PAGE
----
Blah, Blah Blogging
by Patricia Grady Cox
In any book marketing forum, the subject of blogging comes up. Our own Phoenix Publishing and Promotion encourages blogging, most recently offering a challenge in which you commit to blog every day for 35 days in a row. Sort of like climbing Mount Everest. For some of us, it’s like climbing Mount Everest in flip flops.
Of course, I can see the value in it. The question is: can I do it? We all have until the 13th of September to decide.Regardless of that decision, I have made a blog commitment. (drum roll, please.) Beginning in September (so I get to procrastinate for another day or so), I plan to blog once a week and post the blogs on Wednesdays. EVERY WEDNESDAY. I understand the promotional opportunities: I’ll get to announce the blogs, people will get used to seeing them, they’ll start to tune in each week, I’ll develop a following, and so on.
Content is now the question. For my author page, there are numerous topics. I write historical novels, so I aim my blogs at my readers (or potential readers). I try not to write about whatever my process is, something that would mostly interest other writers. I try to write about topics that would interest the same people that would enjoy my books: historical sites in the southwest, interviews with reenactors, how I did my research, and so on. I’m actually eager to do more blogs on topics such as: medical treatments in the 1800s (anyone see the kidney stone segments in HBO’s Deadwood?); book reviews of nonfiction books I’m reading for research purposes; historic sites I’ve visited.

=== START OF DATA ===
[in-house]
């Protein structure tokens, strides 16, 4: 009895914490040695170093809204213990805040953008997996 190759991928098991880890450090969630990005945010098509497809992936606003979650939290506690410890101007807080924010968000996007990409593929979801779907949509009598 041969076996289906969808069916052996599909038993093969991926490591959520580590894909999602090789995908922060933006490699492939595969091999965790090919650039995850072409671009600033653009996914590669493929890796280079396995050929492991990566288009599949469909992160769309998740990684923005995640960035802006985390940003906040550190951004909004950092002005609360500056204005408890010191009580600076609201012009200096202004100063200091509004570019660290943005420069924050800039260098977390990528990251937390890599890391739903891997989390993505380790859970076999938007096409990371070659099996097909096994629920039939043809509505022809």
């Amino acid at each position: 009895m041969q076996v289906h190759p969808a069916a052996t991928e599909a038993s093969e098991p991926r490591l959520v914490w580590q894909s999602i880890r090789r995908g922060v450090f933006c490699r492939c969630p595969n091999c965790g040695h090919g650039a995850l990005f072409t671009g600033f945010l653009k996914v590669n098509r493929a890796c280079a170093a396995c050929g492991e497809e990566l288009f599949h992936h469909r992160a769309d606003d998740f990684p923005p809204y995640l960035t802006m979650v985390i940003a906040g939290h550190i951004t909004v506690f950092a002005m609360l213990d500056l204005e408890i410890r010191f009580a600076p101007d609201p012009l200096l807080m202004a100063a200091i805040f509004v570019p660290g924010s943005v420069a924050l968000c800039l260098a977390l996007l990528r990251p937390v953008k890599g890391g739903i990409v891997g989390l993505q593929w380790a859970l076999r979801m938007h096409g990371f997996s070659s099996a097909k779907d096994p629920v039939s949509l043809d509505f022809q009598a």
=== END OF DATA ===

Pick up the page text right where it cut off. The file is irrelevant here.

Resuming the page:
Content for the other blog is more problematic. It’s attached to my memoir business. What would customers contemplating having their personal history published want to read in a blog? Short segments of my own personal history (writing examples)? Information on why and/or how a personal history book is developed? Choices in publishing? I am still trying to figure it out. And I will.
How do you decide on topics? How often do you blog? Comment and let me know. Thanks!
Patricia Grady Cox is a member of Western Writers of America and Women Writing the West. Her nonfiction work has appeared in magazines, newspapers, and ghost-written memoirs. Patricia has volunteered at the Pioneer Arizona Living History Museum where she experienced, first-hand, the realities of life in the 1800s. Her love of the Southwest – the landscape, the history, the culture – infuses her work with authenticity. Originally from Rhode Island, she moved to Arizona 24 years ago and currently lives in Phoenix. Her debut novel, Chasm Creek, is currently available on Amazon or visit her website. Patricia blogs monthly at Patricia Grady Cox, Writer.